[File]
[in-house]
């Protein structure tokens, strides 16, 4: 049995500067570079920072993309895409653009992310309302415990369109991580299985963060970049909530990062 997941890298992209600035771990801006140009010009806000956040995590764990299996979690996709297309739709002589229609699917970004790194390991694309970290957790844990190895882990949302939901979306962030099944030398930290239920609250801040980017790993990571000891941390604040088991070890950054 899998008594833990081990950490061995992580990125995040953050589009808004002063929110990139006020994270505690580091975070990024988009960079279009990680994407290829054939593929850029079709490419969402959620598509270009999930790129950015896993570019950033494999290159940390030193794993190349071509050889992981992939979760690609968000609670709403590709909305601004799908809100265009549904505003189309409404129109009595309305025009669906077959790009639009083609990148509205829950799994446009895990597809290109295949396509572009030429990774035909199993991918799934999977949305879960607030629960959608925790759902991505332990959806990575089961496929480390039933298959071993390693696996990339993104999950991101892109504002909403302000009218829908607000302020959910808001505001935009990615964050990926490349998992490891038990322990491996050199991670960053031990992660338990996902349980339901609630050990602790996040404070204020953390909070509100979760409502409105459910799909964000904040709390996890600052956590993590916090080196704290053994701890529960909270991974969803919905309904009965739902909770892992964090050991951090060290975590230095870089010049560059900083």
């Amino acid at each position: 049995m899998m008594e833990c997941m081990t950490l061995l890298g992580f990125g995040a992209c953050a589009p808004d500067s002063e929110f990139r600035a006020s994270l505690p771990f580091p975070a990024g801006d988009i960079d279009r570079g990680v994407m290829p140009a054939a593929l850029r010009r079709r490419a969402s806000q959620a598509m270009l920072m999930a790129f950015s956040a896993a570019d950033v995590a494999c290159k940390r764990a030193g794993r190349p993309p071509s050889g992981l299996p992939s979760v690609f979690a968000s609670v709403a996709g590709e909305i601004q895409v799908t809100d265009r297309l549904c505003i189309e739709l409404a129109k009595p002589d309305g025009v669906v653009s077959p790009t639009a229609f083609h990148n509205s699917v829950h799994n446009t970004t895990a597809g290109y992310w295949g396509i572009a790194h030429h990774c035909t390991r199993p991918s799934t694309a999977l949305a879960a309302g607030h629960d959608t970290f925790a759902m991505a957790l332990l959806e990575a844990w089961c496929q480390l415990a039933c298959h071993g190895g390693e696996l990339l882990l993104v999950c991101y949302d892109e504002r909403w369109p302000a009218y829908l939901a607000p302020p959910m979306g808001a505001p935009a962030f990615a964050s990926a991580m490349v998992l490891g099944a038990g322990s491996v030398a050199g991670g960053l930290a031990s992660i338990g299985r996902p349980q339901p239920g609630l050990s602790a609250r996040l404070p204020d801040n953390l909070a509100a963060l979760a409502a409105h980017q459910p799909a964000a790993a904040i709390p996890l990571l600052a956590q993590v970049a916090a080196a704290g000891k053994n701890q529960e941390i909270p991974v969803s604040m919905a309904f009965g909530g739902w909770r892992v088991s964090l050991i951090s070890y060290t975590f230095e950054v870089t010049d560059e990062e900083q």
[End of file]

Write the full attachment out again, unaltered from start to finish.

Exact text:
[in-house]
């Protein structure tokens, strides 16, 4: 049995500067570079920072993309895409653009992310309302415990369109991580299985963060970049909530990062 997941890298992209600035771990801006140009010009806000956040995590764990299996979690996709297309739709002589229609699917970004790194390991694309970290957790844990190895882990949302939901979306962030099944030398930290239920609250801040980017790993990571000891941390604040088991070890950054 899998008594833990081990950490061995992580990125995040953050589009808004002063929110990139006020994270505690580091975070990024988009960079279009990680994407290829054939593929850029079709490419969402959620598509270009999930790129950015896993570019950033494999290159940390030193794993190349071509050889992981992939979760690609968000609670709403590709909305601004799908809100265009549904505003189309409404129109009595309305025009669906077959790009639009083609990148509205829950799994446009895990597809290109295949396509572009030429990774035909199993991918799934999977949305879960607030629960959608925790759902991505332990959806990575089961496929480390039933298959071993390693696996990339993104999950991101892109504002909403302000009218829908607000302020959910808001505001935009990615964050990926490349998992490891038990322990491996050199991670960053031990992660338990996902349980339901609630050990602790996040404070204020953390909070509100979760409502409105459910799909964000904040709390996890600052956590993590916090080196704290053994701890529960909270991974969803919905309904009965739902909770892992964090050991951090060290975590230095870089010049560059900083």
């Amino acid at each position: 049995m899998m008594e833990c997941m081990t950490l061995l890298g992580f990125g995040a992209c953050a589009p808004d500067s002063e929110f990139r600035a006020s994270l505690p771990f580091p975070a990024g801006d988009i960079d279009r570079g990680v994407m290829p140009a054939a593929l850029r010009r079709r490419a969402s806000q959620a598509m270009l920072m999930a790129f950015s956040a896993a570019d950033v995590a494999c290159k940390r764990a030193g794993r190349p993309p071509s050889g992981l299996p992939s979760v690609f979690a968000s609670v709403a996709g590709e909305i601004q895409v799908t809100d265009r297309l549904c505003i189309e739709l409404a129109k009595p002589d309305g025009v669906v653009s077959p790009t639009a229609f083609h990148n509205s699917v829950h799994n446009t970004t895990a597809g290109y992310w295949g396509i572009a790194h030429h990774c035909t390991r199993p991918s799934t694309a999977l949305a879960a309302g607030h629960d959608t970290f925790a759902m991505a957790l332990l959806e990575a844990w089961c496929q480390l415990a039933c298959h071993g190895g390693e696996l990339l882990l993104v999950c991101y949302d892109e504002r909403w369109p302000a009218y829908l939901a607000p302020p959910m979306g808001a505001p935009a962030f990615a964050s990926a991580m490349v998992l490891g099944a038990g322990s491996v030398a050199g991670g960053l930290a031990s992660i338990g299985r996902p349980q339901p239920g609630l050990s602790a609250r996040l404070p204020d801040n953390l909070a509100a963060l979760a409502a409105h980017q459910p799909a964000a790993a904040i709390p996890l990571l600052a956590q993590v970049a916090a080196a704290g000891k053994n701890q529960e941390i909270p991974v969803s604040m919905a309904f009965g909530g739902w909770r892992v088991s964090l050991i951090s070890y060290t975590f230095e950054v870089t010049d560059e990062e900083q």